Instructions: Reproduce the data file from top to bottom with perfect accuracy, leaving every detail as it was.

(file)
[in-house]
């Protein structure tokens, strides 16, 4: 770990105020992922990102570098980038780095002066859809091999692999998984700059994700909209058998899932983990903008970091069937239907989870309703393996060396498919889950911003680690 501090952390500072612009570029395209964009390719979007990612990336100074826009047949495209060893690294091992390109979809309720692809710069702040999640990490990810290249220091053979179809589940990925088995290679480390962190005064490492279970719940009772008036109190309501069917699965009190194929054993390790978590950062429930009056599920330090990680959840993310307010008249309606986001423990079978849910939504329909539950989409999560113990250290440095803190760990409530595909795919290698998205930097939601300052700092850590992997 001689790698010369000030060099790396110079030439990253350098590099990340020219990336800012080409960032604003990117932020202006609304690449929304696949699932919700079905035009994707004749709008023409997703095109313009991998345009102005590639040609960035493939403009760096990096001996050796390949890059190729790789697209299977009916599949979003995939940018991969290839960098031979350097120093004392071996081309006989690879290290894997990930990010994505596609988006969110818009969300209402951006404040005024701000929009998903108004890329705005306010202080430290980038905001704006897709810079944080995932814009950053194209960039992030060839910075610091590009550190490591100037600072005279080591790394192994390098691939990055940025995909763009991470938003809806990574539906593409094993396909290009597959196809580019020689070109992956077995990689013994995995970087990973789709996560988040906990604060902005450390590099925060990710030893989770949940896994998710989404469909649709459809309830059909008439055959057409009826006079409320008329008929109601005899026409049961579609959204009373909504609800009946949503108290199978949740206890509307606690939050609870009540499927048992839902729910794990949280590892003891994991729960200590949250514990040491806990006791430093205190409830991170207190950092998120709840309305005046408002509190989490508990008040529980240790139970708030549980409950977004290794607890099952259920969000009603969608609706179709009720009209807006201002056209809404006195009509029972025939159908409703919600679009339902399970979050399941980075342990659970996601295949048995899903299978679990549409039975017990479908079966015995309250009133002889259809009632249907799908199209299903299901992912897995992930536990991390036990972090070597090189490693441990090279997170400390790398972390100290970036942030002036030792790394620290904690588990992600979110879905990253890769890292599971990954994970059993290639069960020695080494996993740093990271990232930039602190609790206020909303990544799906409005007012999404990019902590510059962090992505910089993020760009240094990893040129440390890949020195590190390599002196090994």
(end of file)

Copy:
[in-house]
């Protein structure tokens, strides 16, 4: 770990105020992922990102570098980038780095002066859809091999692999998984700059994700909209058998899932983990903008970091069937239907989870309703393996060396498919889950911003680690 501090952390500072612009570029395209964009390719979007990612990336100074826009047949495209060893690294091992390109979809309720692809710069702040999640990490990810290249220091053979179809589940990925088995290679480390962190005064490492279970719940009772008036109190309501069917699965009190194929054993390790978590950062429930009056599920330090990680959840993310307010008249309606986001423990079978849910939504329909539950989409999560113990250290440095803190760990409530595909795919290698998205930097939601300052700092850590992997 001689790698010369000030060099790396110079030439990253350098590099990340020219990336800012080409960032604003990117932020202006609304690449929304696949699932919700079905035009994707004749709008023409997703095109313009991998345009102005590639040609960035493939403009760096990096001996050796390949890059190729790789697209299977009916599949979003995939940018991969290839960098031979350097120093004392071996081309006989690879290290894997990930990010994505596609988006969110818009969300209402951006404040005024701000929009998903108004890329705005306010202080430290980038905001704006897709810079944080995932814009950053194209960039992030060839910075610091590009550190490591100037600072005279080591790394192994390098691939990055940025995909763009991470938003809806990574539906593409094993396909290009597959196809580019020689070109992956077995990689013994995995970087990973789709996560988040906990604060902005450390590099925060990710030893989770949940896994998710989404469909649709459809309830059909008439055959057409009826006079409320008329008929109601005899026409049961579609959204009373909504609800009946949503108290199978949740206890509307606690939050609870009540499927048992839902729910794990949280590892003891994991729960200590949250514990040491806990006791430093205190409830991170207190950092998120709840309305005046408002509190989490508990008040529980240790139970708030549980409950977004290794607890099952259920969000009603969608609706179709009720009209807006201002056209809404006195009509029972025939159908409703919600679009339902399970979050399941980075342990659970996601295949048995899903299978679990549409039975017990479908079966015995309250009133002889259809009632249907799908199209299903299901992912897995992930536990991390036990972090070597090189490693441990090279997170400390790398972390100290970036942030002036030792790394620290904690588990992600979110879905990253890769890292599971990954994970059993290639069960020695080494996993740093990271990232930039602190609790206020909303990544799906409005007012999404990019902590510059962090992505910089993020760009240094990893040129440390890949020195590190390599002196090994």